(March 7, 2016) On Saturday, March 5, 320 students, faculty and staff gathered on the Student Union steps in the early morning to prepare for Treasure Savannah, Armstrong’s bi-annual day of service.
President Linda M. Bleicken, who said she is “already sold” on the event, handed the microphone to four students, including the reigning Miss Collegiate 100 Charlene Rogers and Student Government Association president Matthias Downs, to share why they gave up their Saturday to help others.
The most notable testimony, however, came from retired Armstrong staffer Gwen Sullivan.
“You get more out of this day than you put into it,” she told the audience.
Volunteers kept this in mind as they posed for a group photo, followed their site captains to the buses and departed to locations across Savannah. Volunteers at the Armstrong Liberty Center headed to sites in Hinesville to make a positive impact on the community.
Vice President for Student Affairs Georj Lewis told participants they could learn from each project site and develop leadership skills.
“To lead,” he said, “you have to learn how to serve.”
The volunteers who visited the residents of Azalealand Nursing Home took this message to heart.
Participants shared their academic goals with seniors who had already lived out their dreams of teaching, traveling and starting a family. The 101-year-old vice president of the home’s Resident Council showcased her positive spirit and told one Treasure Savannah volunteer that she was “the treasure.”
Meanwhile, a team of Armstrong staff and students volunteering at America’s Second Harvest Food Bank sorted food donations and packed 200 emergency food boxes, which will feed up to 250 families across 21 counties.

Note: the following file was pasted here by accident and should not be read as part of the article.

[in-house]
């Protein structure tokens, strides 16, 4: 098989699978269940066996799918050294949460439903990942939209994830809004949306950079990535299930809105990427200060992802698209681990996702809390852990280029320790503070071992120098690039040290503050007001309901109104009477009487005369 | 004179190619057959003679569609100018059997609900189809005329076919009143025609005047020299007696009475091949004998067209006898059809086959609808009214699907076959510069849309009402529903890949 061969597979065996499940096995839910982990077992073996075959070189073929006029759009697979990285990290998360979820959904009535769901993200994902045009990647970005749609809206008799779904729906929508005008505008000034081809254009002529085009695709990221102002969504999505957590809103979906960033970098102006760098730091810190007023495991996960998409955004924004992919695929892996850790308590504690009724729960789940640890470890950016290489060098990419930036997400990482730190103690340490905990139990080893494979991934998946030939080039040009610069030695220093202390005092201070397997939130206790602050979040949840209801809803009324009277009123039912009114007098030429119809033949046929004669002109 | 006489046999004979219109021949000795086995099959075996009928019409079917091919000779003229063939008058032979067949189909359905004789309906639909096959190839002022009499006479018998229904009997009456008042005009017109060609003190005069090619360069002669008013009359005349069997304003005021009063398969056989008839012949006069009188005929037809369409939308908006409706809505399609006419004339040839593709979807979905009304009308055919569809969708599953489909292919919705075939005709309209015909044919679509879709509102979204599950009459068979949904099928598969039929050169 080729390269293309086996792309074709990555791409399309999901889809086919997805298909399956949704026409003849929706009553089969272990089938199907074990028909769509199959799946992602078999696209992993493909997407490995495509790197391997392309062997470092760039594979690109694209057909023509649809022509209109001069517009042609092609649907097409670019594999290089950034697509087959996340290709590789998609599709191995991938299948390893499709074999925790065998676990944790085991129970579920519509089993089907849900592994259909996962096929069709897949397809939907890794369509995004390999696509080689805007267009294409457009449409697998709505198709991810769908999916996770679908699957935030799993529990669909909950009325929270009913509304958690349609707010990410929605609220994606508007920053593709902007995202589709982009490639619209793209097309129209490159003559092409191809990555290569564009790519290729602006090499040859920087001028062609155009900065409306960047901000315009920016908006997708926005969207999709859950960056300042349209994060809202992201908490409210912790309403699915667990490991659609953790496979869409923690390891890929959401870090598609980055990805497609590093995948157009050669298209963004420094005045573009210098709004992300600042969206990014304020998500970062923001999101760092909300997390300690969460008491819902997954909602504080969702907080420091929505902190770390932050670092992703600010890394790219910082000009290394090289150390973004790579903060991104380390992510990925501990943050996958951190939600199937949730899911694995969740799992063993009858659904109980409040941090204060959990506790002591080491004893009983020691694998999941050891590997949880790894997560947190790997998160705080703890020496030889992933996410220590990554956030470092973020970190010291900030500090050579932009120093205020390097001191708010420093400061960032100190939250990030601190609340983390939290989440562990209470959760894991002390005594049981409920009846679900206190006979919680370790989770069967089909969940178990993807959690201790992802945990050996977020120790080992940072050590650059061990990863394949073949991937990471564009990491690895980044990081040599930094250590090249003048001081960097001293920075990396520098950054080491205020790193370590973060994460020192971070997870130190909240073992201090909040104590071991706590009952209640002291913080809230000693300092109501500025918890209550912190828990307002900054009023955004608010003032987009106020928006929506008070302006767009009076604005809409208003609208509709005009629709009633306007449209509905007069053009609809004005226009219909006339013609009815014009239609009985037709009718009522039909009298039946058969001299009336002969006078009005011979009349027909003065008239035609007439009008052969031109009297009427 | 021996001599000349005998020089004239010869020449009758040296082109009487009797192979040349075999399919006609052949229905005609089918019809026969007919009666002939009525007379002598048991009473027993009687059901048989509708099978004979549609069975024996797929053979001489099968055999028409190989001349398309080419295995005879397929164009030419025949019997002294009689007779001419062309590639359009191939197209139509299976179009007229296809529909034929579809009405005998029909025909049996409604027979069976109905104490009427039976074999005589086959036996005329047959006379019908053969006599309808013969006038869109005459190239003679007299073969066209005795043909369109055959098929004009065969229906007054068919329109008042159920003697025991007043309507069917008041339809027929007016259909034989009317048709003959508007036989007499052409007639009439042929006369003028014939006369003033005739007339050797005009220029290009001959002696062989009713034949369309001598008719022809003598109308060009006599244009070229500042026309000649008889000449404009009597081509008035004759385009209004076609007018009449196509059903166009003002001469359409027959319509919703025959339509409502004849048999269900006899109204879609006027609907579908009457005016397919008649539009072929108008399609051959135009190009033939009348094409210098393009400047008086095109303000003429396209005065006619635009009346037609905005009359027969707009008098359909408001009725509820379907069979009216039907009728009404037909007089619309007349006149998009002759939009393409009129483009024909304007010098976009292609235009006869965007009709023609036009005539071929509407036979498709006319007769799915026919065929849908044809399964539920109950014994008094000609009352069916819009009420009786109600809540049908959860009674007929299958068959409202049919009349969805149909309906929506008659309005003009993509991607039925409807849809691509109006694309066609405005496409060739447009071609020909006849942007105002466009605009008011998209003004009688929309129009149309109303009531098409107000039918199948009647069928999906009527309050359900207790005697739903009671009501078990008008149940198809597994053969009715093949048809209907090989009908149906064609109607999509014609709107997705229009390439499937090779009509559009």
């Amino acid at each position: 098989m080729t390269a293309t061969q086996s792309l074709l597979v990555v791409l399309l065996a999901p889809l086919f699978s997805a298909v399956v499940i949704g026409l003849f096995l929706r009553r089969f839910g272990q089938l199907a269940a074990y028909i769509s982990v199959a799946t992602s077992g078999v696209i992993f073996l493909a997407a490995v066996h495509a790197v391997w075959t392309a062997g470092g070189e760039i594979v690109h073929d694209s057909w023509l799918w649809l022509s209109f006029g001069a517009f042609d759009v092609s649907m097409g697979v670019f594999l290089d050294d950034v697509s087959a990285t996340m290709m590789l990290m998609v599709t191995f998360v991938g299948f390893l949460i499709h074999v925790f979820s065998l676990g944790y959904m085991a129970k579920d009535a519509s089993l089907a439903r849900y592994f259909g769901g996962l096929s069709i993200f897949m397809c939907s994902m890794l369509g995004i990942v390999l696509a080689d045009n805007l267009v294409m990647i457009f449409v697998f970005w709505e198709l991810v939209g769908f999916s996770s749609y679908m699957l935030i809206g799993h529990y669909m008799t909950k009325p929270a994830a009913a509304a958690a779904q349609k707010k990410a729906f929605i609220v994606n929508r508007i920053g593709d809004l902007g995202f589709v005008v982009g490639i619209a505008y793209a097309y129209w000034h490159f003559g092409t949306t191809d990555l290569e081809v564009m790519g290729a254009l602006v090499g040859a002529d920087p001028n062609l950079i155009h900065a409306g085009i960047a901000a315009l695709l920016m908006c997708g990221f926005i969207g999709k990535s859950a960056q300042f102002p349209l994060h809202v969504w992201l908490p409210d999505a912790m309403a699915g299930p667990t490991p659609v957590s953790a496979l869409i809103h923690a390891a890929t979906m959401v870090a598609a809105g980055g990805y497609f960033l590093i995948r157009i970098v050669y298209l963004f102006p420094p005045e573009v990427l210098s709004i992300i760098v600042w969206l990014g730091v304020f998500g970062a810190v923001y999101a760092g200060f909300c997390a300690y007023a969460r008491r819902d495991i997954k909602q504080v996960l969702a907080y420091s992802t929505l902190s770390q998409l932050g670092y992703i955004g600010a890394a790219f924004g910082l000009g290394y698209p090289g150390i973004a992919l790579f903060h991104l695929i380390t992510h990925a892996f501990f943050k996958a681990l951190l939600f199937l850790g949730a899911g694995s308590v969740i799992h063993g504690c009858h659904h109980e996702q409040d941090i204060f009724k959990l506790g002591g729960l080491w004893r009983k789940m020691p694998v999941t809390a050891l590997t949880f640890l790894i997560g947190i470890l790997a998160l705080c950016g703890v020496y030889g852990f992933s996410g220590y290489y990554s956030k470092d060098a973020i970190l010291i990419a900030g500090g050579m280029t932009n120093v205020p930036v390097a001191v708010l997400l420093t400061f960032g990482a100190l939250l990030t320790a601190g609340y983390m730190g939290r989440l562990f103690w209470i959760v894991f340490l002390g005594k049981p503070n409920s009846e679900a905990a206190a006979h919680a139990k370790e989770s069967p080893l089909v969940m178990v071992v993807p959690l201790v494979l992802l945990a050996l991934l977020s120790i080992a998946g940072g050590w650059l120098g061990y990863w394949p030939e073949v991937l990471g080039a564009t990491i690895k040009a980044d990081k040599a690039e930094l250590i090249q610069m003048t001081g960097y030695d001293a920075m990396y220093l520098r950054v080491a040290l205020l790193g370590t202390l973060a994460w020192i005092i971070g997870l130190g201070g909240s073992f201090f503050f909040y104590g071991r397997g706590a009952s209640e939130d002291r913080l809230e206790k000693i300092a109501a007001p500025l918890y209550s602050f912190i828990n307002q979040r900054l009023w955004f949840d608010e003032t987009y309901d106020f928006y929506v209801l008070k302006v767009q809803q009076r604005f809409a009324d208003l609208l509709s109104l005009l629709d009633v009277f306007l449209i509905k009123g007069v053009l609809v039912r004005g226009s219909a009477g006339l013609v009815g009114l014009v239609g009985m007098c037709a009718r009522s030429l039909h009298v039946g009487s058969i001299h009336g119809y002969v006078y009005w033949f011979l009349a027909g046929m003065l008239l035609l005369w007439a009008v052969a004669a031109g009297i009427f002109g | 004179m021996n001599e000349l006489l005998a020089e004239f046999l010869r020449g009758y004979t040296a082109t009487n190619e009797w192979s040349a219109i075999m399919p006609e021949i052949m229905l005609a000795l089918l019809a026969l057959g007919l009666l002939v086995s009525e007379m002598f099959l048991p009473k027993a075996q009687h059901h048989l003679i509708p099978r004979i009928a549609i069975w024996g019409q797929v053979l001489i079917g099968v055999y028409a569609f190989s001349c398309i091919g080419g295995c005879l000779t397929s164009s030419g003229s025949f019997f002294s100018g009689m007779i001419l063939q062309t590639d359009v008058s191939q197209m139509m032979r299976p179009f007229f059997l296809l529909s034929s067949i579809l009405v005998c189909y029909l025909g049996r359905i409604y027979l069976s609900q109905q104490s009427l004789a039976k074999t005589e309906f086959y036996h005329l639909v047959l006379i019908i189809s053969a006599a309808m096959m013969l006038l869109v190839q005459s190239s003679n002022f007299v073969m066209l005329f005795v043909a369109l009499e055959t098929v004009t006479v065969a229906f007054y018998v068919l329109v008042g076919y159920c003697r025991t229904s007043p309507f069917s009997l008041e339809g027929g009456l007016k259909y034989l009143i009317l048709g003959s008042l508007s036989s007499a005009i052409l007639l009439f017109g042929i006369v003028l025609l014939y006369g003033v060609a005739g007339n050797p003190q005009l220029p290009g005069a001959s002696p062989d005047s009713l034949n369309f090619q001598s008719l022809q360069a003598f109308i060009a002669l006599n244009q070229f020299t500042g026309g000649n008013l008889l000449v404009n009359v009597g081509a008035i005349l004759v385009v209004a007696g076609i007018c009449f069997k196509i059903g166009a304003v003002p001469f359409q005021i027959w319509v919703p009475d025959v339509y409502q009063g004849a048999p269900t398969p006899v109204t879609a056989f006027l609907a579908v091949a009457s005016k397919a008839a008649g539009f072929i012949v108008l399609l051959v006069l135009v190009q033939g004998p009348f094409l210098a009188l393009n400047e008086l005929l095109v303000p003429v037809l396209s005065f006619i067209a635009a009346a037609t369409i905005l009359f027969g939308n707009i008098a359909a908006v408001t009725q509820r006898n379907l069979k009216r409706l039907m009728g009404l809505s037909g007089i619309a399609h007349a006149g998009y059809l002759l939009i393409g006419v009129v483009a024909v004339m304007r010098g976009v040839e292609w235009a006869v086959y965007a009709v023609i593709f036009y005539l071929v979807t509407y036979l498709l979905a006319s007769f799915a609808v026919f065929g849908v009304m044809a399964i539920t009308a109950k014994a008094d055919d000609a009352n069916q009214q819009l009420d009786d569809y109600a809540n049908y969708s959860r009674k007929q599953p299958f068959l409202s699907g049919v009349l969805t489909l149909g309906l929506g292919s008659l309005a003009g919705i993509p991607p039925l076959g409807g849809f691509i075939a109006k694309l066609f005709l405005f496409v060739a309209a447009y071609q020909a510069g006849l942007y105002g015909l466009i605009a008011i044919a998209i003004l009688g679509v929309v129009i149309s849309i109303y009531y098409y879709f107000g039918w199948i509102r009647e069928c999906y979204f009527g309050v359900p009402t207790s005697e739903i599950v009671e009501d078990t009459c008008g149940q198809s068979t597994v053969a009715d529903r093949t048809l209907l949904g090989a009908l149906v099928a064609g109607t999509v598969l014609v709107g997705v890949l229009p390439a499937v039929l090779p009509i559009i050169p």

Robert Smith, Armstrong’s provost and vice president for academic affairs, enjoyed the opportunity to volunteer at the food bank.
“We are part of a broader community,” he explained. “Community service is important for all of us."
Laura Lane McKinnon, Union Mission’s director of development, observed that Treasure Savannah participants displayed “the right spirit of service.”
Marlayna Garvin, an Armstrong student who participated in Treasure Savannah despite a broken foot, embodied the spirit of the day as she selflessly walked back and forth across the Union Mission warehouse carrying items to be recycled.
Together, volunteers removed 25 bags worth of yard debris, so Union Mission’s patrons hoping to start a new life can see that same hope mirrored in their surroundings.
As Treasure Savannah participants boarded the buses to leave, furniture was delivered to Union Mission’s warehouse on behalf of Dr. Alison Hatch’s Sociology class. Her students have been gathering donations to provide seating for the common room in Union Mission’s Grace House.
Armstrong’s impact on these project sites across the community continues long after the day ends. The experience of helping others, in Savannah and in Hinesville, will never be forgotten.